Fri, Aug 11, 2006
Day 8 of the Sierra Challenge saw another small squad for the starting time of 5a. Tom, Mike, Ryan, and myself were at the Shepherd Pass TH shortly before the appointed hour. By headlamp, we started up the trail after a quick photo. The four creek crossings were not difficult to manage even by headlamp, and we only had a single boot out of eight total that took a soaking in the effort. The sun rose and the moon set as we climbed those initial 67 switchbacks after Symmes Creek. It's a tough 2,000-foot climb to the first of three saddles. It was just after 6:30a as I reached the first and highest saddle where Mt. Williamson comes into fine view to the south. Having taken a rest day, Ryan and Mike were in good form and only a few minutes behind me. We did not rest too long at the saddle before continuing. For the next 45 minutes I hiked ahead, checking behind me periodically to see where the other two were. Eventually I lost them as the trail winds relentlessly up from its lowpoint as it makes its way to Mahogany Flat and Anvil Camp. I didn't stop to wait or rest along the trail and kept going to the old Junction Pass Trail junction just before the Pothole. The fork is obscured by growth at the creek crossing, but a large pile of rocks still marks the spot if you know what to look for. Not finding an obvious crossing point for the trail, I bushwhacked across the creek with great effort before emerging on the otherside and finding the trail again. Looking a bit harder, there was an easy crossing about 20 yards further west. Duh.
I had initially planned to take the trail all the way to Junction Pass and then take the class 3 SW Ridge, but as I followed the trail up I kept looking at the South Face and thinking I could go that way much faster, saving a few miles. My impatience got the best of me as I left the trail and went for the direct approach. The cost of my impatience was an unbelieveable amount of sand and talus - 1,500ft worth, or thereabouts. It was the awful stuff of two steps forward then one step back as nothing on the lower slopes had any semblence of solidity. Progress seemed terribly slow. I had left the trail around 9a thinking it would be another hour to the summit. That would get me to the summit at 10a which was the time I had told Evan to expect me at the summit. He had camped in Center Basin after our climb of East Vidette the previous day and was looking to meet up on the summit of Keith. But it wasn't going to happen at 10a. After 30 minutes I was only halfway up the scree and my legs just wouldn't go any faster. Though I had climbed a good deal from the trail, the view ahead looked endlessly the same.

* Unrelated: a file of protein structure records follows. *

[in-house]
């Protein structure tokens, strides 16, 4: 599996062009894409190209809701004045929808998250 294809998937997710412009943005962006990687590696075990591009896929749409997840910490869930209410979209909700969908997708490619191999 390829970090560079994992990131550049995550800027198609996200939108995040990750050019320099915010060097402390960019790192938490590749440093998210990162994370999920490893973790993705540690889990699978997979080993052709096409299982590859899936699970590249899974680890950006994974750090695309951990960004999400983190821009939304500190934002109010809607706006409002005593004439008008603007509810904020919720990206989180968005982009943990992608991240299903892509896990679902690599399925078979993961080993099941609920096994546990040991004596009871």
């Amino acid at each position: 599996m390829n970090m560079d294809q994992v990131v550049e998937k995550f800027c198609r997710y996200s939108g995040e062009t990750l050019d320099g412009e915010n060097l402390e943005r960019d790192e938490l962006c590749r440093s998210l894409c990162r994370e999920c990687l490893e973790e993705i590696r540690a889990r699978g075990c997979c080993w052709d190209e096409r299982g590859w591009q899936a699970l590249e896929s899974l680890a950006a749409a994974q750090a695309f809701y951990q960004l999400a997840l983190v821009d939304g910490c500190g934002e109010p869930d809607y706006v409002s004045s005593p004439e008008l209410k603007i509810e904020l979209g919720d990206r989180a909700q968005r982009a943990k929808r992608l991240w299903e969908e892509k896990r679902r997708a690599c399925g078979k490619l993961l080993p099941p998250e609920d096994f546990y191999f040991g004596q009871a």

I finally reached the base of one of several rock ribs that rose up towards the summit. I didn't care which one I took so much as I was glad to be off the scree. To my surprise the climbing was pretty good, mostly class 3, a few class 4 moves, a few places where I had to divert a short distance from the spine of the rib. Like the scree slope before it, the view from below made it look deceptively short. What looked like it would take half an hour took twice as long. About 10:45a I heard a shout and looked up to see Evan standing atop another rib to the southeast. He had reached the summit around 10a with Charles, who like himself had camped out in Center Basin before ascending Keith in the morning from the north. Charles had already started down while Evan decided to look around once more when he spotted me. I got to the summit at 11a, having just missed Charles descending a chute adjacent to the rib I was climbing. Evan was surprised I didn't hear him with all the rock he had knocked down on his way.